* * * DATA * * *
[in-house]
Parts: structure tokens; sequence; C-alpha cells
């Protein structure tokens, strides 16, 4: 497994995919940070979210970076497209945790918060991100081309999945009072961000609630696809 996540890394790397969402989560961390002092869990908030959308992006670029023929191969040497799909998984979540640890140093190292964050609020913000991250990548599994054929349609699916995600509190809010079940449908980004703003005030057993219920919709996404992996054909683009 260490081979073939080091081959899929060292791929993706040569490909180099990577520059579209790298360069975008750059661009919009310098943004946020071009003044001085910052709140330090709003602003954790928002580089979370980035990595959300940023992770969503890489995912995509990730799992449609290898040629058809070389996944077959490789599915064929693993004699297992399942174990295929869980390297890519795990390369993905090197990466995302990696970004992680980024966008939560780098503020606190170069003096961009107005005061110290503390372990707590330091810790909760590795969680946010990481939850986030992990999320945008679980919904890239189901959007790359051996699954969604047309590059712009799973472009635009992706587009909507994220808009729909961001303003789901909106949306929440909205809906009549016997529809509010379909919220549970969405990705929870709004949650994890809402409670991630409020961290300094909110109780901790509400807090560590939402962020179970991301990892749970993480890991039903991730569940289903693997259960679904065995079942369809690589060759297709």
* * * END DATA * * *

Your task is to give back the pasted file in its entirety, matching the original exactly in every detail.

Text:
[in-house]
Parts: structure tokens; sequence; C-alpha cells
């Protein structure tokens, strides 16, 4: 497994995919940070979210970076497209945790918060991100081309999945009072961000609630696809 996540890394790397969402989560961390002092869990908030959308992006670029023929191969040497799909998984979540640890140093190292964050609020913000991250990548599994054929349609699916995600509190809010079940449908980004703003005030057993219920919709996404992996054909683009 260490081979073939080091081959899929060292791929993706040569490909180099990577520059579209790298360069975008750059661009919009310098943004946020071009003044001085910052709140330090709003602003954790928002580089979370980035990595959300940023992770969503890489995912995509990730799992449609290898040629058809070389996944077959490789599915064929693993004699297992399942174990295929869980390297890519795990390369993905090197990466995302990696970004992680980024966008939560780098503020606190170069003096961009107005005061110290503390372990707590330091810790909760590795969680946010990481939850986030992990999320945008679980919904890239189901959007790359051996699954969604047309590059712009799973472009635009992706587009909507994220808009729909961001303003789901909106949306929440909205809906009549016997529809509010379909919220549970969405990705929870709004949650994890809402409670991630409020961290300094909110109780901790509400807090560590939402962020179970991301990892749970993480890991039903991730569940289903693997259960679904065995079942369809690589060759297709």